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Research Portfolio

About Wild Wild Westie, LLC

Wild Wild Westie, LLC organizes an annual dance competition event in Dallas, TX.  This annual event gained 30% growth every year from 2012 through 2019 with the advantage of targeted creative programming. The 2019 event drew over 1100 participants from over 10 countries, becoming one of the largest events of its kind in the world. 

Methods used:

Quantitative Demographic Analysis

Structured Interviews

User Personas

Feedback Survey

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About MoreHands Maid Service

Morehands Maid Service is family-owned business in Texas that specializes at in-home cleaning services.  They prioritize customer service and providing a living wage to employees and wanted to understand whether customers were aware of their brand. I provided brand assessment and new product assessment for their laundry service roll-out.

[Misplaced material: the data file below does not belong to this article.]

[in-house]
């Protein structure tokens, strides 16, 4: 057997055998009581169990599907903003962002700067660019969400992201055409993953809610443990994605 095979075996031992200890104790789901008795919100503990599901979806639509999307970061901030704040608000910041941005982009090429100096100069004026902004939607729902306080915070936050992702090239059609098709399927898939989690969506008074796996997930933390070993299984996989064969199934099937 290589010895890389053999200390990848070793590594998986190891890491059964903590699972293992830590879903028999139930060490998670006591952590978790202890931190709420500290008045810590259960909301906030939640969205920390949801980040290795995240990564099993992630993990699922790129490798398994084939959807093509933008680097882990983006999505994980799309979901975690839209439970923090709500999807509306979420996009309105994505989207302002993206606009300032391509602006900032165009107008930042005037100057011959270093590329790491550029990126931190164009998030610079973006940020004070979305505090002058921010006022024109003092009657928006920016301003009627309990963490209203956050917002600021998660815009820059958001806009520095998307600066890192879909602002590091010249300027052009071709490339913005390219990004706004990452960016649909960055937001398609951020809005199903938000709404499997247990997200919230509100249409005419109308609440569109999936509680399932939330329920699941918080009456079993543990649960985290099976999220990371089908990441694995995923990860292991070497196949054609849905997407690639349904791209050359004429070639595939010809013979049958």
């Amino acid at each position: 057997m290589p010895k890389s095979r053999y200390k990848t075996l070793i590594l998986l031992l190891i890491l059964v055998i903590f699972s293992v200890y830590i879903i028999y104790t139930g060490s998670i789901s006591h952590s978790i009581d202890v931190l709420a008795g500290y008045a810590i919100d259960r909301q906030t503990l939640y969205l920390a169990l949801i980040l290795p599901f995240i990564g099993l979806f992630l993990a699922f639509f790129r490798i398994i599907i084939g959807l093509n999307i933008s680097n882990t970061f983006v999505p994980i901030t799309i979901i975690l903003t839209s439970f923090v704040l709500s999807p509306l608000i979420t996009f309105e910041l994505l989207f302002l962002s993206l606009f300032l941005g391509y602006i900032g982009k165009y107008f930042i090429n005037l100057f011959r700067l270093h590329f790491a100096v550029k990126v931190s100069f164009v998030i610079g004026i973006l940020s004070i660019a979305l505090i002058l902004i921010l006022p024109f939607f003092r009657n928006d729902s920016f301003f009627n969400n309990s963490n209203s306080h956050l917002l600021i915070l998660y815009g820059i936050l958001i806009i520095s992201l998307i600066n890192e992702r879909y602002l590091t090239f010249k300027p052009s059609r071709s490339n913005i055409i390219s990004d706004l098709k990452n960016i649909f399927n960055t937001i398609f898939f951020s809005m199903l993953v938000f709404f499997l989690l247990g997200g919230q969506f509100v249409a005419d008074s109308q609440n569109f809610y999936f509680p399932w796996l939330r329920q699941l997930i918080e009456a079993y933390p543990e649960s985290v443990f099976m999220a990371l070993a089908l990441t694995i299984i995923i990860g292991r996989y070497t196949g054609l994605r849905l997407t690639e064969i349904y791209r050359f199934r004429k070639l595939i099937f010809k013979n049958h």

Methods used:

User Roadmap

Market Share Targeting

Structured Interviews

User Discovery

Academic: More is less: Increased processing for unwanted memories

Everyday we are bombarded with information about the world around us.  How do we decide what is important enough to remember and what should be forgotten? The ability to forget is a key aspect of successful memory, by economically discarding information that is no longer relevant or useful.  This experiment explored neural activity states of intentional forgetting - how we can discard an unwanted memory - with implications that there are brain states that encourage this type of forgetting. 

Methods used:

A/B Testing

Machine Learning

Bayesian Probability Modeling 

Bootstrap Sampling 

Logistical Regression Analysis

Representational Similarity Analysis

In Construction

Academic: Why we want older brains to look like younger brains

Is age just really a number? These series of experiments challenged what we know about age - and the biological ramifications of brain aging and memory.  I used fMRI and EEG to look brain activity associated with different levels of memory performance in healthy older (65+) and younger (18-29) adults.  There was strong evidence that brain activity associated with successful memory was not tied to age per se, but rather high memory performance - with implications that older adults are capable of high memory performance on par with young adults, but with impairments in the post-memory process of responding.  

Methods used:

A/B Testing

Neuropsychological Interviews

Large dataset analysis

In Construction

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